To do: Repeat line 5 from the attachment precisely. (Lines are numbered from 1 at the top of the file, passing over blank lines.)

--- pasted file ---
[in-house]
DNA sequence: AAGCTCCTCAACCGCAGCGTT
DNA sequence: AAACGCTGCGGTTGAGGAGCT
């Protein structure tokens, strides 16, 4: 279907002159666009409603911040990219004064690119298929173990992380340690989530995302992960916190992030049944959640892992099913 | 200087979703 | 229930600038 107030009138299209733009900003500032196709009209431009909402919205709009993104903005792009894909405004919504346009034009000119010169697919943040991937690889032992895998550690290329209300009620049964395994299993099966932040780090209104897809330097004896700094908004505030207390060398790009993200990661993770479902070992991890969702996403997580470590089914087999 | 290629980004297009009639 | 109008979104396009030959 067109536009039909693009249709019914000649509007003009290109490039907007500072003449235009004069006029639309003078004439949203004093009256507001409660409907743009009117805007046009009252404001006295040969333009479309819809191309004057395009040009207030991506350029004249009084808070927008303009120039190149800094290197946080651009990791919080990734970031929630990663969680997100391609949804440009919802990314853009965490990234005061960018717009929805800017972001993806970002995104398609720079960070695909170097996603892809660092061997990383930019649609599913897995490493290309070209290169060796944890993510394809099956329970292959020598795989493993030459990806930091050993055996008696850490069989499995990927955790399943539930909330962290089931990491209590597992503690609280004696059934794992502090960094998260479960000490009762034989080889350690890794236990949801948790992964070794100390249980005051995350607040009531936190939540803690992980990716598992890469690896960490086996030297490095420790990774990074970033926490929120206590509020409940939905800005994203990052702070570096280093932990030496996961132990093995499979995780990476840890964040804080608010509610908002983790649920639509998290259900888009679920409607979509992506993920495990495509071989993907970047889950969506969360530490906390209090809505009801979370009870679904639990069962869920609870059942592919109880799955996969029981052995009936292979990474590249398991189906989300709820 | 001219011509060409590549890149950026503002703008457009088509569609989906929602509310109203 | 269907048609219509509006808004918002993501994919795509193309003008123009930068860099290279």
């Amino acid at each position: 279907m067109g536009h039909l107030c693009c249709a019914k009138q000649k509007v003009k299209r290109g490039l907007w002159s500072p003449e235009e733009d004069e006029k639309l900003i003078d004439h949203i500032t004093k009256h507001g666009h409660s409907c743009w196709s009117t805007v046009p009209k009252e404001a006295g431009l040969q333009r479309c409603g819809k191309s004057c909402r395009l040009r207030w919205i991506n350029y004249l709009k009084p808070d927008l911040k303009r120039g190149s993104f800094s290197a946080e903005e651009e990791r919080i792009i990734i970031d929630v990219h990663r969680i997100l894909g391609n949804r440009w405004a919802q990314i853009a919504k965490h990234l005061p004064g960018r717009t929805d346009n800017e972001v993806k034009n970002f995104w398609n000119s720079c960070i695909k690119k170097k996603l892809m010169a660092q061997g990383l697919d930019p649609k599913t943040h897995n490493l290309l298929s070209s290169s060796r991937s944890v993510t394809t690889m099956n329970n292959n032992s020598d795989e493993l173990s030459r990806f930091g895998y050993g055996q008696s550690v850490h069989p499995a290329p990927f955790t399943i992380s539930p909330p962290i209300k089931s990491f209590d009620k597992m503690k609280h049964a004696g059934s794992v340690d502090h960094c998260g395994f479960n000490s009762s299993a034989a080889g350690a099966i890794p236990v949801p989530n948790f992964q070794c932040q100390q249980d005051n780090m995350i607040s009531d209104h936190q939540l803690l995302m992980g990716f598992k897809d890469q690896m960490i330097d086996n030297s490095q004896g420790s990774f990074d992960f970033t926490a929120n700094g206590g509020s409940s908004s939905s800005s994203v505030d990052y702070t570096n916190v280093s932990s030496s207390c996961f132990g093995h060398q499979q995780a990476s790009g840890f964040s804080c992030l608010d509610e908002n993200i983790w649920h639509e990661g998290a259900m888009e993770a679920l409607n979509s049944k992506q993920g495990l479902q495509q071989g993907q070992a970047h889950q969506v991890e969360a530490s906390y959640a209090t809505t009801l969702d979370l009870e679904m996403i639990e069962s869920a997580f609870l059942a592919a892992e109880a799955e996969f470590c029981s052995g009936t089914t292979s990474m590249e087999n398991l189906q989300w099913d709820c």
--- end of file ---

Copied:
């Amino acid at each position: 279907m067109g536009h039909l107030c693009c249709a019914k009138q000649k509007v003009k299209r290109g490039l907007w002159s500072p003449e235009e733009d004069e006029k639309l900003i003078d004439h949203i500032t004093k009256h507001g666009h409660s409907c743009w196709s009117t805007v046009p009209k009252e404001a006295g431009l040969q333009r479309c409603g819809k191309s004057c909402r395009l040009r207030w919205i991506n350029y004249l709009k009084p808070d927008l911040k303009r120039g190149s993104f800094s290197a946080e903005e651009e990791r919080i792009i990734i970031d929630v990219h990663r969680i997100l894909g391609n949804r440009w405004a919802q990314i853009a919504k965490h990234l005061p004064g960018r717009t929805d346009n800017e972001v993806k034009n970002f995104w398609n000119s720079c960070i695909k690119k170097k996603l892809m010169a660092q061997g990383l697919d930019p649609k599913t943040h897995n490493l290309l298929s070209s290169s060796r991937s944890v993510t394809t690889m099956n329970n292959n032992s020598d795989e493993l173990s030459r990806f930091g895998y050993g055996q008696s550690v850490h069989p499995a290329p990927f955790t399943i992380s539930p909330p962290i209300k089931s990491f209590d009620k597992m503690k609280h049964a004696g059934s794992v340690d502090h960094c998260g395994f479960n000490s009762s299993a034989a080889g350690a099966i890794p236990v949801p989530n948790f992964q070794c932040q100390q249980d005051n780090m995350i607040s009531d209104h936190q939540l803690l995302m992980g990716f598992k897809d890469q690896m960490i330097d086996n030297s490095q004896g420790s990774f990074d992960f970033t926490a929120n700094g206590g509020s409940s908004s939905s800005s994203v505030d990052y702070t570096n916190v280093s932990s030496s207390c996961f132990g093995h060398q499979q995780a990476s790009g840890f964040s804080c992030l608010d509610e908002n993200i983790w649920h639509e990661g998290a259900m888009e993770a679920l409607n979509s049944k992506q993920g495990l479902q495509q071989g993907q070992a970047h889950q969506v991890e969360a530490s906390y959640a209090t809505t009801l969702d979370l009870e679904m996403i639990e069962s869920a997580f609870l059942a592919a892992e109880a799955e996969f470590c029981s052995g009936t089914t292979s990474m590249e087999n398991l189906q989300w099913d709820c």